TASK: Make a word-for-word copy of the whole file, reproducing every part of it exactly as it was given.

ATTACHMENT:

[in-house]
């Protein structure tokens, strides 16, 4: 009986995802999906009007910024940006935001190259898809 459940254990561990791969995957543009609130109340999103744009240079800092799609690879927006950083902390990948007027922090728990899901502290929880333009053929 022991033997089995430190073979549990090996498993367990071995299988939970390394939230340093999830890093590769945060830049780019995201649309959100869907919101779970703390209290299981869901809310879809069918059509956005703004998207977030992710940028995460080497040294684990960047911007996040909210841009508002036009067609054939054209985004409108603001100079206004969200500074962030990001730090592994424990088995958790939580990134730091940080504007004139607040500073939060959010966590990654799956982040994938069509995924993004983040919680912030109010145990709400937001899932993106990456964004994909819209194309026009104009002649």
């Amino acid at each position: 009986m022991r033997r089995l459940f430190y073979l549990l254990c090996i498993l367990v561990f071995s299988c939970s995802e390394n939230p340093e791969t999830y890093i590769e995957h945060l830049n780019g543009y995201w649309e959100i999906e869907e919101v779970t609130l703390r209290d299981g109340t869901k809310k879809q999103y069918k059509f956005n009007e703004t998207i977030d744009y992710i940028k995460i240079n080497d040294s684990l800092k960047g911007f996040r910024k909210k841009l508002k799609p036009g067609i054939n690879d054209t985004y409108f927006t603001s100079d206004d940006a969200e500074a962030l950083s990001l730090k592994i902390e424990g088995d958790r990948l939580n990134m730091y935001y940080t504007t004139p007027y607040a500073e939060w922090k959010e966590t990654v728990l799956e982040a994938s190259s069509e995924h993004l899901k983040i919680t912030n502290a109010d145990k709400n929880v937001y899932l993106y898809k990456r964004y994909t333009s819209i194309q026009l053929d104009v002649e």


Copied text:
[in-house]
């Protein structure tokens, strides 16, 4: 009986995802999906009007910024940006935001190259898809 459940254990561990791969995957543009609130109340999103744009240079800092799609690879927006950083902390990948007027922090728990899901502290929880333009053929 022991033997089995430190073979549990090996498993367990071995299988939970390394939230340093999830890093590769945060830049780019995201649309959100869907919101779970703390209290299981869901809310879809069918059509956005703004998207977030992710940028995460080497040294684990960047911007996040909210841009508002036009067609054939054209985004409108603001100079206004969200500074962030990001730090592994424990088995958790939580990134730091940080504007004139607040500073939060959010966590990654799956982040994938069509995924993004983040919680912030109010145990709400937001899932993106990456964004994909819209194309026009104009002649």
């Amino acid at each position: 009986m022991r033997r089995l459940f430190y073979l549990l254990c090996i498993l367990v561990f071995s299988c939970s995802e390394n939230p340093e791969t999830y890093i590769e995957h945060l830049n780019g543009y995201w649309e959100i999906e869907e919101v779970t609130l703390r209290d299981g109340t869901k809310k879809q999103y069918k059509f956005n009007e703004t998207i977030d744009y992710i940028k995460i240079n080497d040294s684990l800092k960047g911007f996040r910024k909210k841009l508002k799609p036009g067609i054939n690879d054209t985004y409108f927006t603001s100079d206004d940006a969200e500074a962030l950083s990001l730090k592994i902390e424990g088995d958790r990948l939580n990134m730091y935001y940080t504007t004139p007027y607040a500073e939060w922090k959010e966590t990654v728990l799956e982040a994938s190259s069509e995924h993004l899901k983040i919680t912030n502290a109010d145990k709400n929880v937001y899932l993106y898809k990456r964004y994909t333009s819209i194309q026009l053929d104009v002649e």